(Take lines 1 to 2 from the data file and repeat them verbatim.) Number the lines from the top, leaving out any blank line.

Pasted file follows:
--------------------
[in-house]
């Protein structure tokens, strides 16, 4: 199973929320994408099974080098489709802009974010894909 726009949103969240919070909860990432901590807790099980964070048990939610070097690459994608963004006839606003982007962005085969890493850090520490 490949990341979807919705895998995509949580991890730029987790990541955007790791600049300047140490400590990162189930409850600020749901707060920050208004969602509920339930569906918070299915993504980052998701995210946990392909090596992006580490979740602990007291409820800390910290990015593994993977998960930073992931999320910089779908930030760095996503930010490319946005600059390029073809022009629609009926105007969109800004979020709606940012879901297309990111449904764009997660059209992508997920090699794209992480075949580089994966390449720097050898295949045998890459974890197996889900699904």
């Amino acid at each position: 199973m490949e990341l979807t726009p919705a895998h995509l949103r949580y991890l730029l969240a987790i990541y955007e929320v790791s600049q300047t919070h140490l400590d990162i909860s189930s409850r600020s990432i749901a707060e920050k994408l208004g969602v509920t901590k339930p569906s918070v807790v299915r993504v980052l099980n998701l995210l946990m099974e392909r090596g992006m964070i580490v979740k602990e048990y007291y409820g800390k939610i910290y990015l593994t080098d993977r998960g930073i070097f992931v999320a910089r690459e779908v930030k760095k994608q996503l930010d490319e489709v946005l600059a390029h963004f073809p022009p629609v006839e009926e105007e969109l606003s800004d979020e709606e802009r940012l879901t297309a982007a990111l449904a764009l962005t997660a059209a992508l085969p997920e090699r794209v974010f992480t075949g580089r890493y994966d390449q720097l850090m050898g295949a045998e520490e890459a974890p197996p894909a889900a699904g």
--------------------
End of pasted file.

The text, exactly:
[in-house]
């Protein structure tokens, strides 16, 4: 199973929320994408099974080098489709802009974010894909 726009949103969240919070909860990432901590807790099980964070048990939610070097690459994608963004006839606003982007962005085969890493850090520490 490949990341979807919705895998995509949580991890730029987790990541955007790791600049300047140490400590990162189930409850600020749901707060920050208004969602509920339930569906918070299915993504980052998701995210946990392909090596992006580490979740602990007291409820800390910290990015593994993977998960930073992931999320910089779908930030760095996503930010490319946005600059390029073809022009629609009926105007969109800004979020709606940012879901297309990111449904764009997660059209992508997920090699794209992480075949580089994966390449720097050898295949045998890459974890197996889900699904």